Recently, House Bill 96 sailed through the Idaho House committee on Environment, Energy & Technology, and passage in the full House quickly followed. The Snake River Alliance testified before the Senate Committee on State Affairs and secured one vote, but it was ultimately recommended to the full Senate.
The bill opens the door for false climate solutions like nuclear power, hydrogen (from fossil fuels), and energy storage systems. Funding previously available for renewable energy projects could now be available for boondoggles like nuclear power, and Idahoans will be stuck with more radioactive waste.
House Bill 96 Summary states:
This bill amends the Idaho Energy Resources Authority (IERA) Act by removing definitions of “renewable energy” and “renewable energy generation projects,” replacing those terms with definitions of “clean energy” and “clean energy generation projects.”
The new definition of clean energy carries over the old renewable energy definition that included water/hydro, geothermal, wind, solar and biogas, while adding nuclear, hydrogen, energy/battery storage, and other non-carbon emitting resources.
The costs of nuclear energy consistently trend up. The nuclear industry will look to taxpayers when investors, utilities, ratepayers, and bankers don’t buy in. NuScale and UAMPs recently announced a 53% cost increase, from $58 per megawatt-hour (MWh) in 2021 to $89/MWh for its small modular nuclear reactor (SMR) units. HB 96 could be a convenient avenue for expanding funding streams through greenwashing. Incidentally, Idaho Power knows we don’t need expensive nuclear energy to reach carbon-free by 2045 and has not included nuclear in its plan.
Nuclear energy is not clean. Radioactive waste is our most dangerous waste and the United States has no permanent repository or solution. Uranium mining, milling, enrichment, reprocessing; power plant construction; transportation; plant operations; and waste disposal are hazardous, expensive, and heavily reliant on fossil fuels. A Stanford team determined that “advanced” nuclear will worsen our current radioactive waste problem. They state, “SMR waste streams that are susceptible to exothermic chemical reactions or nuclear criticality when in contact with water or other repository materials are unsuitable for direct geologic disposal.”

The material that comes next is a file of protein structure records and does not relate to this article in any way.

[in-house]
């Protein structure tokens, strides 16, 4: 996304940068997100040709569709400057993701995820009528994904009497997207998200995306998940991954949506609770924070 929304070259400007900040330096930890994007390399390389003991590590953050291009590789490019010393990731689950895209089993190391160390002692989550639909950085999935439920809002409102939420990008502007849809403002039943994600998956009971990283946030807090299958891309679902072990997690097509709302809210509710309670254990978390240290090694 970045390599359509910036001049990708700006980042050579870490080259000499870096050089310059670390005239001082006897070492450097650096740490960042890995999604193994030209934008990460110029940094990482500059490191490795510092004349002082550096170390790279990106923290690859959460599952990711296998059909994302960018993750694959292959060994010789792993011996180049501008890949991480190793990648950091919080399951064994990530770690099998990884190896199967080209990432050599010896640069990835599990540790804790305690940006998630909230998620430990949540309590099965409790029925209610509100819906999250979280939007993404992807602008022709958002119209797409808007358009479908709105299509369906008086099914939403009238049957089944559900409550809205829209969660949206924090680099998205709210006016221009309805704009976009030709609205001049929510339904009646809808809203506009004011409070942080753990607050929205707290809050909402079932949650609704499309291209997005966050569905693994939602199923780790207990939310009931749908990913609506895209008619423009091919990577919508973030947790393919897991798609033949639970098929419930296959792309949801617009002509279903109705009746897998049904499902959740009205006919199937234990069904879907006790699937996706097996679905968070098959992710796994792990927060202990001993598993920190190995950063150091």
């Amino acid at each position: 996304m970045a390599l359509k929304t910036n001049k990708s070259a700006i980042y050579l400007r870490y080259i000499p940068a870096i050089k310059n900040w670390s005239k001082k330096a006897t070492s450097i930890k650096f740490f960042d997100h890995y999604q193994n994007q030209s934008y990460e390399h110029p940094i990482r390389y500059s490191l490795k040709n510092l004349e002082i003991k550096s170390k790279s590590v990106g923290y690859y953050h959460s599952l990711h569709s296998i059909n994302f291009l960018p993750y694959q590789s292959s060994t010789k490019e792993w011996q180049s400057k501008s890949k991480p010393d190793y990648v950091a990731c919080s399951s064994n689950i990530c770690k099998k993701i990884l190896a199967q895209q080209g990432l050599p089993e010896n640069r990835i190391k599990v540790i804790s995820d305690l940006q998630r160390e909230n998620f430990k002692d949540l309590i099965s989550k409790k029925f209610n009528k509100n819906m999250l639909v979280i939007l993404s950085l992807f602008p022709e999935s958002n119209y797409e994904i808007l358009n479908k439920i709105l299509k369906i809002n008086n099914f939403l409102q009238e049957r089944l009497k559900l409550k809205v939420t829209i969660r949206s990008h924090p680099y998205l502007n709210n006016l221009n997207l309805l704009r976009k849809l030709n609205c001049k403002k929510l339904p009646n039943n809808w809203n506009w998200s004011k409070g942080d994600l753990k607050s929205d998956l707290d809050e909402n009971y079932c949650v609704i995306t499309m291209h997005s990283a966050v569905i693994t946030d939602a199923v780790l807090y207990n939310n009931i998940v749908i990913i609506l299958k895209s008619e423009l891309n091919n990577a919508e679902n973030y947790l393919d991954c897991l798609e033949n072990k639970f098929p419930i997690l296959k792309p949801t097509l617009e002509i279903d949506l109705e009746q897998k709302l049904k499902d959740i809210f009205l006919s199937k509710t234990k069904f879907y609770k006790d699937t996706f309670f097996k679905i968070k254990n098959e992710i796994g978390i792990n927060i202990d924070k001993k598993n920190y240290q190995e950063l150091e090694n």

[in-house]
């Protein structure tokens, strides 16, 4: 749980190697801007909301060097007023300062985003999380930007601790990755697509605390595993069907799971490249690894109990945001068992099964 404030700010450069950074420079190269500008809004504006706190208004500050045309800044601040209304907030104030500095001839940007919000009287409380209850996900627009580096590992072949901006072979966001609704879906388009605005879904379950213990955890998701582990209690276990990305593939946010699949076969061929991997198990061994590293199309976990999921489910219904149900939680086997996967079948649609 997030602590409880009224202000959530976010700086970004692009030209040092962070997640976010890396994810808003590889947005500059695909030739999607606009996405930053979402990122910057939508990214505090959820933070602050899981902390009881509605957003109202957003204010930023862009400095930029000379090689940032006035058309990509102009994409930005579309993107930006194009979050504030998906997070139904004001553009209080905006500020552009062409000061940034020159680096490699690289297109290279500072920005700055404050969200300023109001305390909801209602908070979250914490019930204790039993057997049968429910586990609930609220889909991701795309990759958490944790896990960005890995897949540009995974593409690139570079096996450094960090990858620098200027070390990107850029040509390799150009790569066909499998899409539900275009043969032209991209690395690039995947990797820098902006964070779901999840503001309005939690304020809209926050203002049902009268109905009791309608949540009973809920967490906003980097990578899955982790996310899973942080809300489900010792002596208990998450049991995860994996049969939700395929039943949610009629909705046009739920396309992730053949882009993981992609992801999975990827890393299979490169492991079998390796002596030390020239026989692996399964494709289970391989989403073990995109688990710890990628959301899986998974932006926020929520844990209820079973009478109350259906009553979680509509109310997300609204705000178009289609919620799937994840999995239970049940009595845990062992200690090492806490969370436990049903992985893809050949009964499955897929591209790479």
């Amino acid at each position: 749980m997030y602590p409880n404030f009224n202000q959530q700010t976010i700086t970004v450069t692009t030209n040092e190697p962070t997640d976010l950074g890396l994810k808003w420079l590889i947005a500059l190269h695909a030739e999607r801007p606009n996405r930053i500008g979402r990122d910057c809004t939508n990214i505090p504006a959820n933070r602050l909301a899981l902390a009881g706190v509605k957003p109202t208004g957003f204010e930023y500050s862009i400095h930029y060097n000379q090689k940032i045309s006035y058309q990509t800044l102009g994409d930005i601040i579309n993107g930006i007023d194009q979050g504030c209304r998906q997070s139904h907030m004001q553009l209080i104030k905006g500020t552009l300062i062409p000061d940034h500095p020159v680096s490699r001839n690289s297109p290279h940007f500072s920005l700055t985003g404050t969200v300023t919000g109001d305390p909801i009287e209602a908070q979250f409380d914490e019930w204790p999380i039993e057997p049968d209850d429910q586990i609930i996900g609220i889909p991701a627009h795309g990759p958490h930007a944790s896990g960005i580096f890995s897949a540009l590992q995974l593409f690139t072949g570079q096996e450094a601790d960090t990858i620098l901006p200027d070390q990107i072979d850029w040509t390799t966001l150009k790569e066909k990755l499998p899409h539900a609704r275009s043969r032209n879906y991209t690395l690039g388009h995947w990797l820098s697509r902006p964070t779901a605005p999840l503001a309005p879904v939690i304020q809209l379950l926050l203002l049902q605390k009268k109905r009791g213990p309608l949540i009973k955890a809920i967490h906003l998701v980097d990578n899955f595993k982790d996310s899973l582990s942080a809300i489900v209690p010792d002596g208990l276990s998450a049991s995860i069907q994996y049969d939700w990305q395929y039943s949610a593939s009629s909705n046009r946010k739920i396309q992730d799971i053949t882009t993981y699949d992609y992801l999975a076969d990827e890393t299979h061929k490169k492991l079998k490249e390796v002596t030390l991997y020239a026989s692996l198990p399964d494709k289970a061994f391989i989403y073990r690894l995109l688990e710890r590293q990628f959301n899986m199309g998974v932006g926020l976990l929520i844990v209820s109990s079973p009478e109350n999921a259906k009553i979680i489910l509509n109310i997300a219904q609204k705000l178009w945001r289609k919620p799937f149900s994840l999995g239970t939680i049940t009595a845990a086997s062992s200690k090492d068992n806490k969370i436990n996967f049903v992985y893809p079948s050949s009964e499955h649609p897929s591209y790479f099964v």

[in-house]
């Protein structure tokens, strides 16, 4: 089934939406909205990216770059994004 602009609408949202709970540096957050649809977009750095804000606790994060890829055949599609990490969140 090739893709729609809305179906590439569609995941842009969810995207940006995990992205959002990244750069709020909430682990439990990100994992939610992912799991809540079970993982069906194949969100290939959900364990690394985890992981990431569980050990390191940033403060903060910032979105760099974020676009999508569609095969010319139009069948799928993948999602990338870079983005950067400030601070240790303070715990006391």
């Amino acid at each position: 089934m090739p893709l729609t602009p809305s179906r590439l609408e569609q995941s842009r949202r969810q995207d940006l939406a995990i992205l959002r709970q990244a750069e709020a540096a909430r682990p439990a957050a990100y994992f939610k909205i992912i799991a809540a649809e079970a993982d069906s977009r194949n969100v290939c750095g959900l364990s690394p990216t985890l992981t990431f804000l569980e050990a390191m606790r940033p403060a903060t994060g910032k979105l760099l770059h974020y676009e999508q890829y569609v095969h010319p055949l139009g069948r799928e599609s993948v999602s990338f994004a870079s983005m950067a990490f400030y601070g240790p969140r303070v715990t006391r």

Idaho already has a nuclear waste problem that Idaho National Laboratory (INL) has been cleaning for decades. INL sits above our sole-source aquifer – the Snake River Aquifer – which supports over 300,000 people and Idaho’s most prosperous agricultural region. The aquifer also holds significant cultural value to the Shoshone-Bannock people who have lived in the area for time immemorial. INL generated radioactive waste and received it from places like the Three-Mile Island and Rocky Flatts, and our water was contaminated. Idahoans fought hard so that Idaho would not become the nation’s nuclear waste dump. In 1989 INL became a superfund site, and in 1995 the Nuclear Waste Agreement was passed, prohibiting shipments of commercial spent nuclear fuel to Idaho.
Supporting projects that would add to our nuclear waste problem is not prudent. Radiation poses severe risks to human health and the environment, and there is no permanent repository for our nation’s over 90,000 metric tons of commercial high-level radioactive waste. Dumping radioactive waste that we create in Idaho on other communities is not just. In fact, the White House Environmental Justice Advisory Council listed nuclear power as not benefiting BIPOC communities. There are tragic examples of uranium mining and radioactive waste impacting indigenous peoples and lands. Past activities permanently contaminated indigenous water and land, and health is seriously affected.